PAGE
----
Outback’s New Face

In Uncategorized by emily

Outback’s New Face

Years ago when some disgruntled employees left Xantrex Technology to start their own inverter company, they found an empty building behind the original Trace/Xantrex headquarters in Arlington, Washington.  They had not decided on a company name yet, but when Xantrex employees started referring to them as the guys “out back”, the name stuck.  Although there was no link with Australia, the name was fitting as it evokes the idea of tough conditions and tough equipment and Outback has built a reputation on reliability.

If you have not checked in on Outback lately, the big news is lower price, upgraded features and awesome remote monitoring.  There has been a concentrated effort to fit what was originally a standalone or backup inverter into a new role as a grid-connected backup inverter that can reduce your grid power consumption and show you what it is doing.  But Outback’s approach is a bit different than many off-grid inverter manufacturers who assume that larger systems will be accomplished with AC coupling and phase shifting.  Outback does not phase shift and instead offers up to 10 inverters stacked in a DC coupled system.

Having developed and refined the Radian firmware to handle almost any grid-interaction scenario, Outback decided to make that a free upgrade on all of their inverters.  You might notice the new “R” in their part numbers – this is to indicate that the inverter now has the Radian capabilities.  What does this mean for you?

“Radian” firmware will allow you to choose from the following modes of interaction with an AC source:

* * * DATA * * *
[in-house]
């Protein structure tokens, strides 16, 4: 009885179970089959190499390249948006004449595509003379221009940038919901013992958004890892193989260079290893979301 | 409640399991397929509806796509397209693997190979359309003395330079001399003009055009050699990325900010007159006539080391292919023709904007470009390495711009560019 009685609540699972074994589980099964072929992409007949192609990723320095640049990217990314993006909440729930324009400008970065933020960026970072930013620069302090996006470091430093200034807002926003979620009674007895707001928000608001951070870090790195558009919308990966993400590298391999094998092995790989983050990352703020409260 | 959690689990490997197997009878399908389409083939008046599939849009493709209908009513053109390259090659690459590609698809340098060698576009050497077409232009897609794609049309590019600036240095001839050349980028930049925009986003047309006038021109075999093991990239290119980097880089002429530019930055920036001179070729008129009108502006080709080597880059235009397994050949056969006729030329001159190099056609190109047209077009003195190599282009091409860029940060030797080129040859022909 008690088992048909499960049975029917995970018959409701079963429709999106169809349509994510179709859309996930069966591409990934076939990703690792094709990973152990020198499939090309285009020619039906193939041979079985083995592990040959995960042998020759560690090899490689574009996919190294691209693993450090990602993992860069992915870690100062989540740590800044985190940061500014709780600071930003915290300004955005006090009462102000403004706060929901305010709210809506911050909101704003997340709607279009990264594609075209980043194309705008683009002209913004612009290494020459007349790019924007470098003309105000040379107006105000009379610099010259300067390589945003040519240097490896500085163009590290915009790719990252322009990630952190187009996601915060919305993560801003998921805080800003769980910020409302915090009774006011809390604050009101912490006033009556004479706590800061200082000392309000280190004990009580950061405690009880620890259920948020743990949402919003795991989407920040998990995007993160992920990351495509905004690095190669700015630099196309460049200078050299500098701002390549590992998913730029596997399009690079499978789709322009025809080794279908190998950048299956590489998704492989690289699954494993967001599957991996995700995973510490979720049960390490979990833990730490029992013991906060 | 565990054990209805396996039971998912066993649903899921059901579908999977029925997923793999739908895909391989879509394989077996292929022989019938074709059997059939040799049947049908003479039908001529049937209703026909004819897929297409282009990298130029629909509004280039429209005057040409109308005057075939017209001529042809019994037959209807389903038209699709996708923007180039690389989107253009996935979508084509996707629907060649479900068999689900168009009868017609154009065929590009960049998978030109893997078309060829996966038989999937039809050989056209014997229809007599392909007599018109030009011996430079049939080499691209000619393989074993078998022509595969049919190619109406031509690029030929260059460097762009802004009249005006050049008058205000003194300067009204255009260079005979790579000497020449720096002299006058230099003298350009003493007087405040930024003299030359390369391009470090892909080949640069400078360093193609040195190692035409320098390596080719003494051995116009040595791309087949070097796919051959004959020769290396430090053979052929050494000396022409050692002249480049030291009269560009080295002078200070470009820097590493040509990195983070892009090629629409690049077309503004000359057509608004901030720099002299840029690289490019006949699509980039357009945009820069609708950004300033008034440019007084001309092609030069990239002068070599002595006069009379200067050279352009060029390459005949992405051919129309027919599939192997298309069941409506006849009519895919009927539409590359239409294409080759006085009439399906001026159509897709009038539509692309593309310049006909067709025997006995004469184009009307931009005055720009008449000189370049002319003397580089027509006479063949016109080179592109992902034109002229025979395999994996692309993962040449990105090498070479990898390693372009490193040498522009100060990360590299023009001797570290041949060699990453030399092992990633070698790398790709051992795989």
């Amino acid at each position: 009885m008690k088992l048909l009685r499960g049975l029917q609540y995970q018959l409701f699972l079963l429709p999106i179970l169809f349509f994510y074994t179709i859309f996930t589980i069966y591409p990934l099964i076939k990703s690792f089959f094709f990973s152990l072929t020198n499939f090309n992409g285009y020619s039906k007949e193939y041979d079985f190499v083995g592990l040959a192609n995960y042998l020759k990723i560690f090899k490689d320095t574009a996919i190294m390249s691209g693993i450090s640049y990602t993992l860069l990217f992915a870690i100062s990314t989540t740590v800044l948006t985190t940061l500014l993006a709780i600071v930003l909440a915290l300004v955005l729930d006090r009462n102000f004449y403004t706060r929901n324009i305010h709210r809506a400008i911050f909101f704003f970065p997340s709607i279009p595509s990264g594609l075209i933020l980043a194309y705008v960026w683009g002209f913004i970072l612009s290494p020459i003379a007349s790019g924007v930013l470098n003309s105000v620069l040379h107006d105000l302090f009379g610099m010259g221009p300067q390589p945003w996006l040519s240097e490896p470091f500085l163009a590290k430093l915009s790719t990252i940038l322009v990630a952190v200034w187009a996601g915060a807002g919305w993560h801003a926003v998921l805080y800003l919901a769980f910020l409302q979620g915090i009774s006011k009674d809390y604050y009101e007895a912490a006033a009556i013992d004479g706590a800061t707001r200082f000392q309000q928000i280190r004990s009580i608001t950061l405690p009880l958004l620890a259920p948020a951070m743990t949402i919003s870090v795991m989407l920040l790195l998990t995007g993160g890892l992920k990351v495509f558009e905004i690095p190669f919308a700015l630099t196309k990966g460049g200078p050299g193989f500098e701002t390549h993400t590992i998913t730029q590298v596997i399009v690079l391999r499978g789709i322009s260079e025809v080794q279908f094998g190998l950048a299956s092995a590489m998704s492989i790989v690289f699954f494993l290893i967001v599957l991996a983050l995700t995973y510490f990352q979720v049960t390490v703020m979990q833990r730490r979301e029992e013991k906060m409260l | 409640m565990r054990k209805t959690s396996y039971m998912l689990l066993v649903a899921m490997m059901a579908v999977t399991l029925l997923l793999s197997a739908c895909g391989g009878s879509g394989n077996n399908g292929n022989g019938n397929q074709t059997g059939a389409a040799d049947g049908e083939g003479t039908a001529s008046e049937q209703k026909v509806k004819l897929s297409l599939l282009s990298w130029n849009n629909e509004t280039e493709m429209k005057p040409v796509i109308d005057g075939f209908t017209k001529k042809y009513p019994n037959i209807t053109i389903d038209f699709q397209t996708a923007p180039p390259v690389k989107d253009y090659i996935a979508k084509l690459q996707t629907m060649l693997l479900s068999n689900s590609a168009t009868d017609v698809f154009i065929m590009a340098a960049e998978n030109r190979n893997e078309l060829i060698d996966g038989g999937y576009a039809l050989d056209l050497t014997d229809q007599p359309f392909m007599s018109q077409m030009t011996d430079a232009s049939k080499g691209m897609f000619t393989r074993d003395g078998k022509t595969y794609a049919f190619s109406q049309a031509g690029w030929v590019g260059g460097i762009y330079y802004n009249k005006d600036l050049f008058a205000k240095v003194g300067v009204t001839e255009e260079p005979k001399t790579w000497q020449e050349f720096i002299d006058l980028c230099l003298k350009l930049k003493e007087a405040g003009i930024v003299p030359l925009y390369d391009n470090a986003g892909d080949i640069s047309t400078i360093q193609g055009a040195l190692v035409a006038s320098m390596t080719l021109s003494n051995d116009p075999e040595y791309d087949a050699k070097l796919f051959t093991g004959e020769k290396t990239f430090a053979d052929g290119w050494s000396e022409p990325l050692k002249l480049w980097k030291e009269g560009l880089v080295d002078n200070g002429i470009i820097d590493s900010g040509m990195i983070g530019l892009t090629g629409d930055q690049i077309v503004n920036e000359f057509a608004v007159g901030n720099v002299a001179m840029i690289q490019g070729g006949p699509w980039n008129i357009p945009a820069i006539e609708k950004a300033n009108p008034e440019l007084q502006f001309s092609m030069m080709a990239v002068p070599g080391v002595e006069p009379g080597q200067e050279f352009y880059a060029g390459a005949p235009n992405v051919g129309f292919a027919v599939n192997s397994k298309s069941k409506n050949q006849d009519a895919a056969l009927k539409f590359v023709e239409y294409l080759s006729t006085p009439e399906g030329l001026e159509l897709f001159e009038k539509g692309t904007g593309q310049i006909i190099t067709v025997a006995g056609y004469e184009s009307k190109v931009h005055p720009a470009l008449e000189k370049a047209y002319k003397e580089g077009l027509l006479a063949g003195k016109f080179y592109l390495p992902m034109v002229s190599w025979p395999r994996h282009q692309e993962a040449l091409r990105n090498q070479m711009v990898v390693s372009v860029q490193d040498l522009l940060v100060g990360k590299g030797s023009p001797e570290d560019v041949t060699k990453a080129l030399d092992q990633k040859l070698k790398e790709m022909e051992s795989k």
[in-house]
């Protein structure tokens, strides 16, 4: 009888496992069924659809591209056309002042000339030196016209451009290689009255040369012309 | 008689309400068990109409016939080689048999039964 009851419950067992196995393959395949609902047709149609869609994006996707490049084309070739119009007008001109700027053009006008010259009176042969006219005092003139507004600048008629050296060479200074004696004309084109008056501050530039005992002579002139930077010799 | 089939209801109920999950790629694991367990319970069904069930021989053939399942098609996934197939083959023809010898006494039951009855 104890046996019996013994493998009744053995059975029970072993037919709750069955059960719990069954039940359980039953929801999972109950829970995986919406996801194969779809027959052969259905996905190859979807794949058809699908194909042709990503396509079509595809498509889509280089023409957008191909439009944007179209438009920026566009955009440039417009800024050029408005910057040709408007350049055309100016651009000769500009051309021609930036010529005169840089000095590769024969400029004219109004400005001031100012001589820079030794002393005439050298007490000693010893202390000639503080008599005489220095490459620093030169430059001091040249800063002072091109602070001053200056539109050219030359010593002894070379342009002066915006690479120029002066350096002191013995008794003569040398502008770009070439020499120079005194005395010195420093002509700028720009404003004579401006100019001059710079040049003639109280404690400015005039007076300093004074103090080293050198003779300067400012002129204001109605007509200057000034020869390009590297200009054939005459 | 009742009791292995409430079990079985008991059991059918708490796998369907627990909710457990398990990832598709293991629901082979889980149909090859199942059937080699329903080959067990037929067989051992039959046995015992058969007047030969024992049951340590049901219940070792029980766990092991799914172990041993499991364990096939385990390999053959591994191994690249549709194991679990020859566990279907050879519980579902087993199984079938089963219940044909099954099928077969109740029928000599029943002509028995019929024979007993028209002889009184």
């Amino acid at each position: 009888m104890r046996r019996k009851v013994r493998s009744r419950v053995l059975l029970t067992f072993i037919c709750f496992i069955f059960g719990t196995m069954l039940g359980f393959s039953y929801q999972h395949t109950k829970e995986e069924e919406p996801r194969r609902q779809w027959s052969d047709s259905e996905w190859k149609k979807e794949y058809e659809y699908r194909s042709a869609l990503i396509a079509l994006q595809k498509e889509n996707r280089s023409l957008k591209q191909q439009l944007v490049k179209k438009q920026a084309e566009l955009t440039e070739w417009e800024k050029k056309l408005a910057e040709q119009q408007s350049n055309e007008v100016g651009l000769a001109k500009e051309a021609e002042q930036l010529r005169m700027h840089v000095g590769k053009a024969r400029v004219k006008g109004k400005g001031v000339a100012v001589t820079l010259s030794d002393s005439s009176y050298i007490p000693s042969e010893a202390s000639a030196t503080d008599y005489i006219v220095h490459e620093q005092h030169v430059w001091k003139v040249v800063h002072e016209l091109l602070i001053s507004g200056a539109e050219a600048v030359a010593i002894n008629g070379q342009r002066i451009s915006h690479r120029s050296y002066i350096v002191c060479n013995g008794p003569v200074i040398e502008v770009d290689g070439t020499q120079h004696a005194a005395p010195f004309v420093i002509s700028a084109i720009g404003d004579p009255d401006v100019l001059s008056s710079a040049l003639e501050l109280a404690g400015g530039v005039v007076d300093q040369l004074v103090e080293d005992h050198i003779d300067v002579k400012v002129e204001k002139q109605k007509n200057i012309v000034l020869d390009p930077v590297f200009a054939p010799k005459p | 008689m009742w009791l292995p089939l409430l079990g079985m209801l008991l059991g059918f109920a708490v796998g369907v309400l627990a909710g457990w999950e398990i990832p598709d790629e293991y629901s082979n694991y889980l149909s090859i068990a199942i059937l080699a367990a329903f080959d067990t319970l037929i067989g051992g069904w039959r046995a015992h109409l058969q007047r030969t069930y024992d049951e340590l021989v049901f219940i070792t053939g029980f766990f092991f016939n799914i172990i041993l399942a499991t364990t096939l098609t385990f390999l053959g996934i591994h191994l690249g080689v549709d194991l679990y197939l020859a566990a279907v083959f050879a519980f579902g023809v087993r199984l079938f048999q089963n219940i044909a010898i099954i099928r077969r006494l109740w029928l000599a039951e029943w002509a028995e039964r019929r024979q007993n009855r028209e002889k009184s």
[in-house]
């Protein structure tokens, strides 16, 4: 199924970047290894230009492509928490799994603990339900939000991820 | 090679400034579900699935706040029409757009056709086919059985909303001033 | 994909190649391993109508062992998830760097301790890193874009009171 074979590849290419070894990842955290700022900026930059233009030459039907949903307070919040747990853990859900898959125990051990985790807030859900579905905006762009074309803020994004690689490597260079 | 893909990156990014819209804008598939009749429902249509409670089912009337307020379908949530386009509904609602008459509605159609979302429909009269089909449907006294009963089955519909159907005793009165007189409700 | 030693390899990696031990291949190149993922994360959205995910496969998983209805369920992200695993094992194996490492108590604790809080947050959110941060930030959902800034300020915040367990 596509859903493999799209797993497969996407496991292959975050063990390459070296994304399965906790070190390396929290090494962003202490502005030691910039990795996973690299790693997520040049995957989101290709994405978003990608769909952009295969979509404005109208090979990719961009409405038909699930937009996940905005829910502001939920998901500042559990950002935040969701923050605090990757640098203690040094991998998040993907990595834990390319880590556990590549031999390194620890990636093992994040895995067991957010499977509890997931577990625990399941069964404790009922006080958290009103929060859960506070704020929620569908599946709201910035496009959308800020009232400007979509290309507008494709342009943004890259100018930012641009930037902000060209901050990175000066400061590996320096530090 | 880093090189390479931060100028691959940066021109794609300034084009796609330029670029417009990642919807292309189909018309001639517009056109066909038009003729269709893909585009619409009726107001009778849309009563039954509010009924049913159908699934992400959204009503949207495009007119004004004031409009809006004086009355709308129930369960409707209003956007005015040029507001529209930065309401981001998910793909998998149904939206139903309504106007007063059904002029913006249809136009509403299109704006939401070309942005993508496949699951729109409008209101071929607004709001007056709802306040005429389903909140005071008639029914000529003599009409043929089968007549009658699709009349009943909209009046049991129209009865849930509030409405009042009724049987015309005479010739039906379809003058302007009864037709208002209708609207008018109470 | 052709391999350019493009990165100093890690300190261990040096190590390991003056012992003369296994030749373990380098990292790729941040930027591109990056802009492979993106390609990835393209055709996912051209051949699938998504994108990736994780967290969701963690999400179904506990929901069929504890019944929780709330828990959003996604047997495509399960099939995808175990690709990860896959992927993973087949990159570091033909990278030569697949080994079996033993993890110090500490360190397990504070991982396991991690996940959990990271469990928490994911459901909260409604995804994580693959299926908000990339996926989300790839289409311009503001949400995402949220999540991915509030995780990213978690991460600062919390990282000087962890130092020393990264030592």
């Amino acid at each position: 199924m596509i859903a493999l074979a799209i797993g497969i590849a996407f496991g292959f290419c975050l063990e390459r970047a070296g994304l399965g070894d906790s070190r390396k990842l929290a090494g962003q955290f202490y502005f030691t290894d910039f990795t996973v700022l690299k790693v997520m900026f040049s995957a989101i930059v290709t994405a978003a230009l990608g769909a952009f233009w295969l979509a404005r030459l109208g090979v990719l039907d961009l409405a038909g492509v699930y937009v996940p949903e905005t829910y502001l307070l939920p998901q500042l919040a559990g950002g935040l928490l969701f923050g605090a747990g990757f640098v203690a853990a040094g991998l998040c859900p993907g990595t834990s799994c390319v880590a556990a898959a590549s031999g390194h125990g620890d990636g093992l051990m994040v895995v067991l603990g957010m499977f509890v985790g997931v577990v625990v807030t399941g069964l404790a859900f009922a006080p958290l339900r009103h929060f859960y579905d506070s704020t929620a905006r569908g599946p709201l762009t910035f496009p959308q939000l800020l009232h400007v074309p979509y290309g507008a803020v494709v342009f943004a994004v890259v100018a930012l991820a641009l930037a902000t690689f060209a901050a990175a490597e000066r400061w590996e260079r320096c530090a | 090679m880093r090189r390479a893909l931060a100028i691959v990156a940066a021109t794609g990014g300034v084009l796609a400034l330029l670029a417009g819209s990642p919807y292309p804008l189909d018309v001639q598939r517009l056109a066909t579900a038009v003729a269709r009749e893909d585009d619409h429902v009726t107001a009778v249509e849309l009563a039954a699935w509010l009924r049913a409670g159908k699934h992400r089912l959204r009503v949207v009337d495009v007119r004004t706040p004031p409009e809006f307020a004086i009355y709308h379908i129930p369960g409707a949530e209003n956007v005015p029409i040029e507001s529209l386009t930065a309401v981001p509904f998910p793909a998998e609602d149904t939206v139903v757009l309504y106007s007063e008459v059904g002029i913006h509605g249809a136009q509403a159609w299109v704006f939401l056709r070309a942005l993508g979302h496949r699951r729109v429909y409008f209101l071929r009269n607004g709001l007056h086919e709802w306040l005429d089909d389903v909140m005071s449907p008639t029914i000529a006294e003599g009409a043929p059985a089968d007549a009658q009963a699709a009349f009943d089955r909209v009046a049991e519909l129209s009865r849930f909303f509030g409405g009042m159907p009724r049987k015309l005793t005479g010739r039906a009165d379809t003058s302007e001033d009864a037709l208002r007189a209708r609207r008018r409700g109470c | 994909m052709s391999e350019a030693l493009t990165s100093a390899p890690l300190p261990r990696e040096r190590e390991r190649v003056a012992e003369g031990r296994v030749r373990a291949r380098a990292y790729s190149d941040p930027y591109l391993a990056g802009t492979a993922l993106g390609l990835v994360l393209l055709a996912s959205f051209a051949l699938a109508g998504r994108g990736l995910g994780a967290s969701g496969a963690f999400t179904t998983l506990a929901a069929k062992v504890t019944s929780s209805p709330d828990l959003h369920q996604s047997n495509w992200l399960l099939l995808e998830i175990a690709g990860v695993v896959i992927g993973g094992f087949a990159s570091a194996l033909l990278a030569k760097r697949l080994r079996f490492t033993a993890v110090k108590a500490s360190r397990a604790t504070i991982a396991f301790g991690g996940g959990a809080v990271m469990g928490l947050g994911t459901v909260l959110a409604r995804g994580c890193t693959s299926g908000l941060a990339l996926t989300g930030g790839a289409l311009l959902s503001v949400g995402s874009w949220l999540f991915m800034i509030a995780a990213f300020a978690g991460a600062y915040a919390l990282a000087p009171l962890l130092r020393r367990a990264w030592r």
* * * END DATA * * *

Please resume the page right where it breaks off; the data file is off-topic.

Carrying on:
• The Generator mode allows the use of a wide range of AC sources, including generators with a rough or imperfect AC waveform

Grid Support
• The Support mode is intended for systems that use the utility grid or a generator. If large loads are required, the FXR inverter augments (supports) the AC source.

Grid Tied
• In addition to using power from the utility grid for charging and loads, the inverter can also convert excess battery power and sell it to the utility grid.

• In UPS mode, the FXR parameters have been optimized to reduce the response time. If the utility grid becomes unstable or is interrupted, the inverter can transfer to inverting with the fastest possible response time.

• The Backup mode is intended for systems that have utility grid available as the primary AC source. This source will pass through the FXR inverter’s transfer circuit and will power the loads unless utility power is lost.

Mini Grid
• In Mini Grid mode, the FXR inverter automatically rejects an AC source and runs solely from battery (and renewable) energy. The inverter only connects to the AC source (usually the utility grid) when the batteries run too low.

Grid Zero
• In Grid Zero mode, the FXR inverter remains grid-connected, but prioritizes the use of battery or renewable sources to run loads. It uses only renewable energy to recharge the batteries.

The list of options is a bit staggering, but that’s why the Outback is called “the engineer’s inverter”.  There is an option for everything!  Normally when a manufacturer upgrades their features like this, they are looking for a way to increase price, but instead Outback has cut their price significantly.  We can now sell Outback inverters between 22% and 35% below what we could just a few months ago. 

And finally, the remote monitoring is impressive.  We were standing in a hotel in Abuja and a customer scrolled through his phone showing me the graphical display for a number of clinics operating Outbacks around Nigeria – we could see the immediate status and daily performance of each system.  All of this is free and included in the purchase of a Mate3 controller, which is required for the new “R” series inverters. 

So if you are looking for a tough inverter to provide critical loads and to interact with grid or generator to maximize your savings, the new Outback range is a good choice.  And now you can do all of that for a lot less money.